You study psychology at the University of Toronto, Canada. The scholarship for young Syrian women has helped you reach here. Spirituality is your main interest. Yet, the realms of human mind amuse you and you realize what lies beyond the realms of the human mind is a vast space of spirits. That reasoning connects you to the field of spirituality.

Everyday morning, you wake up with the prayer beating in your heart. The nuns of the convent where you stay are gracious enough to allow you to practice your faith. You then walk to the nearest cafe and order scrambled eggs and coffee. Everyday for 365 days into two years. You then pace up to the water fountain on the crossroads to feed the pigeons. You love to watch the birds flock around you as they pick each grain meticulously but nonchalantly. 

As you finish the fistful of grains, you realize it is time for the psychology class. You don’t like to be late. You hate it when schedules are changed. And today a surprise awaits!

The mediocre woman with a cardboard face, who is supposed to start neo-freudian principles is replaced by an exceptionally attractive gentleman. He wears a loose diaphanous shirt and cotton knee-length pants against a suit or formals to suit his designation.

Students call him professor. His name isn’t important for he is more than his name and identity. You fall for his puerile mannerisms and gurgling laughter that follows the crispy anecdotes he narrates from his life as a wanderer. You are amazed at how he links these experiences with that Freud’s principles and beyond.

The attraction is fatal. He notices your blushed cheeks and the twinkle in your eye as you lean forward on the desk to listen to his lectures. Actually, you know the truth. You want to gain a clear view of the dimples on his cheeks and his aquiline nose. The subtle wink of his watchful eye as his revolving gaze plops on you…Ouch! It is a sweet stab in your wiggling heart.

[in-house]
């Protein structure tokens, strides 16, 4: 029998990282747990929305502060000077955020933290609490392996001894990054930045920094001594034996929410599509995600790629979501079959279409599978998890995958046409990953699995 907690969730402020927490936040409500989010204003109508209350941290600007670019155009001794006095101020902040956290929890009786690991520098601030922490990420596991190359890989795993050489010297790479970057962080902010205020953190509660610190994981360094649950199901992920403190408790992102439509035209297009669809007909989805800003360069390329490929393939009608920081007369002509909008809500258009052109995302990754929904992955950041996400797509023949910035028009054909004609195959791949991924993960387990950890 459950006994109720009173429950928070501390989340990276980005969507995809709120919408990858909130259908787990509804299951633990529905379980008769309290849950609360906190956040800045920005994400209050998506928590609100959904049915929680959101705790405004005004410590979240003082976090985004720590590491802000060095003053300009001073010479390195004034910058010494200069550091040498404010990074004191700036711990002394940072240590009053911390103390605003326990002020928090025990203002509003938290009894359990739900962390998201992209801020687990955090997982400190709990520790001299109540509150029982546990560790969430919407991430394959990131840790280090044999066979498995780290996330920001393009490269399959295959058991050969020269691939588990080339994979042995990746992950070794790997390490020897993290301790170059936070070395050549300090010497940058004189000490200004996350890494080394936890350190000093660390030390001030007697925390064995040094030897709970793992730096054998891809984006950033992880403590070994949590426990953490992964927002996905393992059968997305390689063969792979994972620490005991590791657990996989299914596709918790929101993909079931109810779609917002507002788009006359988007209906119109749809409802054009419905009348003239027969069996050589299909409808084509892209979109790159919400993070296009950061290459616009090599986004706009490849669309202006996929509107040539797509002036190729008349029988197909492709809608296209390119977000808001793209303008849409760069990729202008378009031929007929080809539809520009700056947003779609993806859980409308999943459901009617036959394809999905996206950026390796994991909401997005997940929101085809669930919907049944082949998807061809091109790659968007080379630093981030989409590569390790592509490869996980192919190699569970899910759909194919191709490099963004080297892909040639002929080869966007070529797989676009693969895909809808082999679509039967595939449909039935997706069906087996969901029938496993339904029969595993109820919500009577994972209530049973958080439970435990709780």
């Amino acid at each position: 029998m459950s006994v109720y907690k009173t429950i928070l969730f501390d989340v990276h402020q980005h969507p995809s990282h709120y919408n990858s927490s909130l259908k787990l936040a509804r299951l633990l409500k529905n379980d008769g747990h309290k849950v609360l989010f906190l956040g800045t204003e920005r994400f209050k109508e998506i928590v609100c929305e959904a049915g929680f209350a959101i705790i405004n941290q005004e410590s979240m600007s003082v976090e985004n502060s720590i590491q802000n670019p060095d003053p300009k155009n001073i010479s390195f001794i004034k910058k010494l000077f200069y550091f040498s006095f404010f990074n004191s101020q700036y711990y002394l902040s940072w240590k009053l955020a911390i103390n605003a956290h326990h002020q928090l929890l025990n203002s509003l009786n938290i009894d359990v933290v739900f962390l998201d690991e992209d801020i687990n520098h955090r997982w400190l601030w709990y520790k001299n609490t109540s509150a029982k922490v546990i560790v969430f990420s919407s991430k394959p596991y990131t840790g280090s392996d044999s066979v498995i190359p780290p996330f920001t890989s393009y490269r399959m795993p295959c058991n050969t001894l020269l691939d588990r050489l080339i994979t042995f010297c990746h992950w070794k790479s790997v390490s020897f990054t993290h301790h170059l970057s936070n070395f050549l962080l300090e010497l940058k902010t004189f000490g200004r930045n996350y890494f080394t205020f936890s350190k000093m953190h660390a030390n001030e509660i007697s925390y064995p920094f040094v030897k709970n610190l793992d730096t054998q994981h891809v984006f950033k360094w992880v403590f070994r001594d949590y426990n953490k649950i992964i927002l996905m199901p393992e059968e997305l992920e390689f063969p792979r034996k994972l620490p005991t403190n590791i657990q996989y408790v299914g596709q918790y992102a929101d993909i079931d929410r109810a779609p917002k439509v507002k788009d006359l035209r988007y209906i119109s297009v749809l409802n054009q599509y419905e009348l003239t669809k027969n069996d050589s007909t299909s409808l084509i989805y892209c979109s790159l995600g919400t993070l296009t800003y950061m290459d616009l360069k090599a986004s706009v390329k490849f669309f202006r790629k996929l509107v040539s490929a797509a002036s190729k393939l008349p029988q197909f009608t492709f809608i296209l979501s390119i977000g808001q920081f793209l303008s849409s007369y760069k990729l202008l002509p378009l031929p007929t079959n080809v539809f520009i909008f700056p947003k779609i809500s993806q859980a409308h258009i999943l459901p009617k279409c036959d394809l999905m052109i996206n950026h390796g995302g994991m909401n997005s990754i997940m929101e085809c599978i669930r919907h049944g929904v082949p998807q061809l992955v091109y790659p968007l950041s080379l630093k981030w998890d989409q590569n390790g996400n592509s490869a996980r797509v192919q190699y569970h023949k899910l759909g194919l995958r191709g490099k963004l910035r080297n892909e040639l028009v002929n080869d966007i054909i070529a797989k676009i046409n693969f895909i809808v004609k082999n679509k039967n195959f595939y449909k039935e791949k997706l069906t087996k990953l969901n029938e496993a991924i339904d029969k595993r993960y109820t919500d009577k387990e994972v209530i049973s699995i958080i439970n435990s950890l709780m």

“Coffee?” He casually asks you one day and though, you can’t tolerate any change in your schedule, you are helpless at the hands of your heart. A yes is all you can maffle.

You shrug off the fact that he is an American!

When coffee dates transform into date nights, you are awestruck at the way you are waffling. You have been a believer of Islam. To sleep with a man other than your husband is adultery for you. You ask the professor of your heart to say ‘kabul hai’. He promises he will. Soon. Very soon. You believe your first love. He takes you on adventures to countries and places you have never dreamt of. You fly. You soar. You rise. But not fall in love. 

Scuba diving, mountain climbing, volcanoes, and hot water geysers, you see it all and experience the ecstasy of being alive. You are no more the Fatima who prayed five times a day or hoped to return to Syria to help her people. For one love, you have broken a thousand promises made to your brood. The hijab flies in the air strung to a car mirror as you let loose your mane in the billowing wind. Religion feels insulted as love is worshipped. The long ankle-length dresses make way for strapless blouses and denim Bermudas.

One day as you are relishing the scent of his skin and he running his octopus-like hands, warm and rubbery, seemingly everywhere at once, you probe into his deep blue eyes and ask.

“Love, can you quantify your love for me?”

“Yup, deeper than the Pacific and denser than the Amazons. That reminds me, when will we be exploring the rainforests?”

Your gaze averts from him.

“Not very soon, at least. When will you marry me?”

Your skin loses the warmth of his touch.

“What fatuous question is that? I told you we will. Soon. Life is more than mere commitments. It is a communion of souls. We have so much to do than just getting married to each other. There is a probability you may find a better soul than me. You need to discover.”

“I have discovered that I’m pregnant with your child. Isn’t that enough to seal our relationship?”